Cross-transmission, environmental contamination

How might higher antibiotic use in a neighborhood increase the risk of finding antibiotic-resistant bacteria in an individual, even in those who haven't been consuming antibiotics? Low and his colleagues hypothesize that more crowded living conditions, and increased physical contact between people in crowded neighborhoods, could be a factor. They note that this theory is supported by the fact that patients with fluoroquinolone-resistant E coli lived in higher-density neighborhoods than those with fluoroquinolone-susceptible E coli and those with sterile urine cultures.

Low explained that more crowded conditions could lead to more opportunities for cross-transmission of resistant bacteria in the gut. "This may occur when a person consumes antibiotics that kill the sensitive bacteria in the gut, allowing [the] resistant bacteria to multiply and spread, also among the people living close," he said.

This kind of transmission through close contact, the study notes, has been observed between mothers colonized with fluoroquinolone-resistant Enterobacteriaceae and children in the same household.

Another possibility is that antibiotics that aren't completely digested are being excreted and "transmitted into the environment in a number of ways, increasing the bacterial resistance problem," Low said.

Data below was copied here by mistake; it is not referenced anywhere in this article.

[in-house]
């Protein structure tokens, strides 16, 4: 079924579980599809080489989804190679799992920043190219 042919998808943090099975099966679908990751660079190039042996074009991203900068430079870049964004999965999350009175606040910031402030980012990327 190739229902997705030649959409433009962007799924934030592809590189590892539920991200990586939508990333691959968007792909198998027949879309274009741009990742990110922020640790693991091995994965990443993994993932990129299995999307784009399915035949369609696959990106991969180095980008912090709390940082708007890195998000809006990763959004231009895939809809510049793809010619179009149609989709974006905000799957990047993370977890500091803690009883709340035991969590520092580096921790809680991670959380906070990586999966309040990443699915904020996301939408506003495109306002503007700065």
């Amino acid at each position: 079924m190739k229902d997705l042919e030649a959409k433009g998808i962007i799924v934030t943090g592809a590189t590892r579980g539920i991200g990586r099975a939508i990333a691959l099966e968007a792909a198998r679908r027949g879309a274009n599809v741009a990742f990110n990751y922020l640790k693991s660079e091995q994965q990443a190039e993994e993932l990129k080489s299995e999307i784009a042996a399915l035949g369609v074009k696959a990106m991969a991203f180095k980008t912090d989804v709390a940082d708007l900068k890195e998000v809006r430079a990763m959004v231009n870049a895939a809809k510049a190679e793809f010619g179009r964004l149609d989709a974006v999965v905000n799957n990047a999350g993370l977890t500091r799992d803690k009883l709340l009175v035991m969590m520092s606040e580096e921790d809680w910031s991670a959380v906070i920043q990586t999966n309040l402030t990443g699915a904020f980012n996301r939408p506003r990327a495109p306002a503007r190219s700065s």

Environmental transmission of resistance is an area that health officials and researchers are examining more closerly. A 2017 report from the United Nations Environment Programme suggested that up to 80% of antibiotics consumed by people are excreted un-metabolized through urine and feces into sewage systems, and because most treatment plants aren't designed to fully remove antibiotics and other pharmaceuticals from wastewater, drug residues end up being released into surface water. In addition, studies have found that even trace amounts of antibiotics in streams and rivers that receive wastewater can select for clinically important resistance genes.

Although more research is needed to confirm the findings, Low said the study further highlights the need for patients and clinicians to avoid unnecessary antibiotic use.

"Antimicrobial resistance is a public health issue that is not limited to antimicrobial use in the individual patient, [which] reinforces the need for responsible use," he said.

See also:

Mar 4 Lancet Infect Dis abstract